Sunday, April 3, 2011

Joseph Haydn - Die Schopfung (The Creation) – Rafael Kubelik, Bavarian RSO

 


 

 

 

 

Review:

The work Haydn intended as his masterpiece caused a sensation when it was first performed, before a packed aristocratic audience, in Vienna's Palais Schwarzenburg in April 1798. But it was not until the following year, with anticipation at fever-pitch, that the wider Viennese public were able to hear Die Schopfung for themselves. The performance, in the Imperial Burgtheater on March 19, was on a grand scale, with some 120 instrumentalists (including tripled woodwind parts) complemented by an all-male choir of around 80, placed in front of the orchestra. Voice-fanciers were also eager to hear the debut of the talented and eyecatching 17-year-old soprano Therese Saal.

Rafael Kubelik The event capped even Haydn's London triumphs. Within a few years the oratorio was being performed throughout the German-speaking lands, in Britain and in France. The music's effortless fusion of melodic charm, pictorialism and elemental grandeur made an instant appeal to Kenner — connoisseurs — and Liebhaber — amateurs — alike. With its idyllic picture of a benign, rationally ordered universe, Die SchOpfung was perfectly in accord with Enlightenment thinking, as yet unsullied by Romantic angst. Its theology, minimising evil and guilt (unlike in Milton's Paradise Lost, a prime influence on the libretto, the Fall is touched on only incidentally), also chimed with the composer's own personal faith — 'not of the gloomy, always suffering sort, but rather cheerful and reconciled', as an early biographer put it.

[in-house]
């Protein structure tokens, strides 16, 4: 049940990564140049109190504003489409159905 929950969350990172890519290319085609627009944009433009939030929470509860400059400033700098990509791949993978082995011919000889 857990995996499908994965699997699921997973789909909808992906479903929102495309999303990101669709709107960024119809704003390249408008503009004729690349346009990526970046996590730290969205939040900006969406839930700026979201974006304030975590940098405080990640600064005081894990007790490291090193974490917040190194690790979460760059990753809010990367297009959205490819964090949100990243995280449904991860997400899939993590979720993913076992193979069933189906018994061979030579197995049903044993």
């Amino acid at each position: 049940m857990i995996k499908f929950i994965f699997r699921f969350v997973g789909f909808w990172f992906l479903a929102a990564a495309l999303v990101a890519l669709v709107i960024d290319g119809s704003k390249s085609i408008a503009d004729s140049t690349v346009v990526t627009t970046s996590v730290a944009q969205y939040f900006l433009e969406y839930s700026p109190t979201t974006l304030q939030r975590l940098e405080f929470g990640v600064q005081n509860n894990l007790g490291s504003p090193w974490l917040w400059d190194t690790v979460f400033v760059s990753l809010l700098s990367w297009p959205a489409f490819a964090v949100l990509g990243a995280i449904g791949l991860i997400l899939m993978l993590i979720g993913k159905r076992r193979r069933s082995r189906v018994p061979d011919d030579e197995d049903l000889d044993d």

Rafael Kubelik conducted his beloved Chorus and Orchestra of the Bavarian Radio in this performance of Haydn's The Creation (sung in German) in June of 1984. The interpretation, the orchestral playing, and the singing, both solo and choral, cannot be faulted. The recording engineers, however, can, for not having better caught the precise singing of the chorus: the sound is full and rich but not very clear. On the other hand, the sound of the orchestra reveals the exquisite details Haydn included in this late masterpiece. The soloists are well matched and like Kubelik show in this performance, that they love the score and have lived into it.

Performer:  Margaret Marshall (Soprano), Lucia Popp (Soprano), Vinson Cole (Tenor), Bernd Weikl (Baritone), Gwynne Howell (Bass)
Conductor:  Rafael Kubelik
Orchestra/Ensemble:  Bavarian Radio Symphony Orchestra,  Bavarian Radio Chorus

 

flac, covers

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